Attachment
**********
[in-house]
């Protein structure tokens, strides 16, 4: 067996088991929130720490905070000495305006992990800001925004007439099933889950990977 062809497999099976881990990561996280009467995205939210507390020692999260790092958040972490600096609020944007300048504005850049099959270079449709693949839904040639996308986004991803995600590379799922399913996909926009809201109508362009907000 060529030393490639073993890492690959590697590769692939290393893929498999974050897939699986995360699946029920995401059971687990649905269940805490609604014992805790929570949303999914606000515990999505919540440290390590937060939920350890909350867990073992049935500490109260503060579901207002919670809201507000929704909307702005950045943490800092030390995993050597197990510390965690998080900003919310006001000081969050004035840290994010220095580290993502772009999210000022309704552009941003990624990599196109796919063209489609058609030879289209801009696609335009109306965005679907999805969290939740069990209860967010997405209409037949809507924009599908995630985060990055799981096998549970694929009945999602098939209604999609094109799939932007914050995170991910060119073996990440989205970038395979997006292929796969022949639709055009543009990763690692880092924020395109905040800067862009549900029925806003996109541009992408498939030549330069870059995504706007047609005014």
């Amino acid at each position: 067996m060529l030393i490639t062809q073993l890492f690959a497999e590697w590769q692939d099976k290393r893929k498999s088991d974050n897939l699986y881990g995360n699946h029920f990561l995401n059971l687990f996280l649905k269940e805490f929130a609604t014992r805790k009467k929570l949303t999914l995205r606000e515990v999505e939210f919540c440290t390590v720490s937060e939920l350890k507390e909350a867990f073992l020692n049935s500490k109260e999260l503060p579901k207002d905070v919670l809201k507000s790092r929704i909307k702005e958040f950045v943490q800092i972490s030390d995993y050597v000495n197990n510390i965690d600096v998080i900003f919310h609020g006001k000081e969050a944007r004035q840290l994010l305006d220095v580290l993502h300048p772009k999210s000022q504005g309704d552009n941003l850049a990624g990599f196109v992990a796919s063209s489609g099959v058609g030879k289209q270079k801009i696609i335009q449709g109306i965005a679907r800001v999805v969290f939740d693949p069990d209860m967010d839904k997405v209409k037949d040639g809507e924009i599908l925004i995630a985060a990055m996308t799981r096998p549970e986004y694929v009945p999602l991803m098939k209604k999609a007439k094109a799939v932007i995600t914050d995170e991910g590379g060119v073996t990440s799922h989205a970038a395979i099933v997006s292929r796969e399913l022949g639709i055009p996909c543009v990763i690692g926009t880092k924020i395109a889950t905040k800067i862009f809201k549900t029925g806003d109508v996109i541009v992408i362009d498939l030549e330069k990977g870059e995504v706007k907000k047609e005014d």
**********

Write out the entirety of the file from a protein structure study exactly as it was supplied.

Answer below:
[in-house]
């Protein structure tokens, strides 16, 4: 067996088991929130720490905070000495305006992990800001925004007439099933889950990977 062809497999099976881990990561996280009467995205939210507390020692999260790092958040972490600096609020944007300048504005850049099959270079449709693949839904040639996308986004991803995600590379799922399913996909926009809201109508362009907000 060529030393490639073993890492690959590697590769692939290393893929498999974050897939699986995360699946029920995401059971687990649905269940805490609604014992805790929570949303999914606000515990999505919540440290390590937060939920350890909350867990073992049935500490109260503060579901207002919670809201507000929704909307702005950045943490800092030390995993050597197990510390965690998080900003919310006001000081969050004035840290994010220095580290993502772009999210000022309704552009941003990624990599196109796919063209489609058609030879289209801009696609335009109306965005679907999805969290939740069990209860967010997405209409037949809507924009599908995630985060990055799981096998549970694929009945999602098939209604999609094109799939932007914050995170991910060119073996990440989205970038395979997006292929796969022949639709055009543009990763690692880092924020395109905040800067862009549900029925806003996109541009992408498939030549330069870059995504706007047609005014």
């Amino acid at each position: 067996m060529l030393i490639t062809q073993l890492f690959a497999e590697w590769q692939d099976k290393r893929k498999s088991d974050n897939l699986y881990g995360n699946h029920f990561l995401n059971l687990f996280l649905k269940e805490f929130a609604t014992r805790k009467k929570l949303t999914l995205r606000e515990v999505e939210f919540c440290t390590v720490s937060e939920l350890k507390e909350a867990f073992l020692n049935s500490k109260e999260l503060p579901k207002d905070v919670l809201k507000s790092r929704i909307k702005e958040f950045v943490q800092i972490s030390d995993y050597v000495n197990n510390i965690d600096v998080i900003f919310h609020g006001k000081e969050a944007r004035q840290l994010l305006d220095v580290l993502h300048p772009k999210s000022q504005g309704d552009n941003l850049a990624g990599f196109v992990a796919s063209s489609g099959v058609g030879k289209q270079k801009i696609i335009q449709g109306i965005a679907r800001v999805v969290f939740d693949p069990d209860m967010d839904k997405v209409k037949d040639g809507e924009i599908l925004i995630a985060a990055m996308t799981r096998p549970e986004y694929v009945p999602l991803m098939k209604k999609a007439k094109a799939v932007i995600t914050d995170e991910g590379g060119v073996t990440s799922h989205a970038a395979i099933v997006s292929r796969e399913l022949g639709i055009p996909c543009v990763i690692g926009t880092k924020i395109a889950t905040k800067i862009f809201k549900t029925g806003d109508v996109i541009v992408i362009d498939l030549e330069k990977g870059e995504v706007k907000k047609e005014d």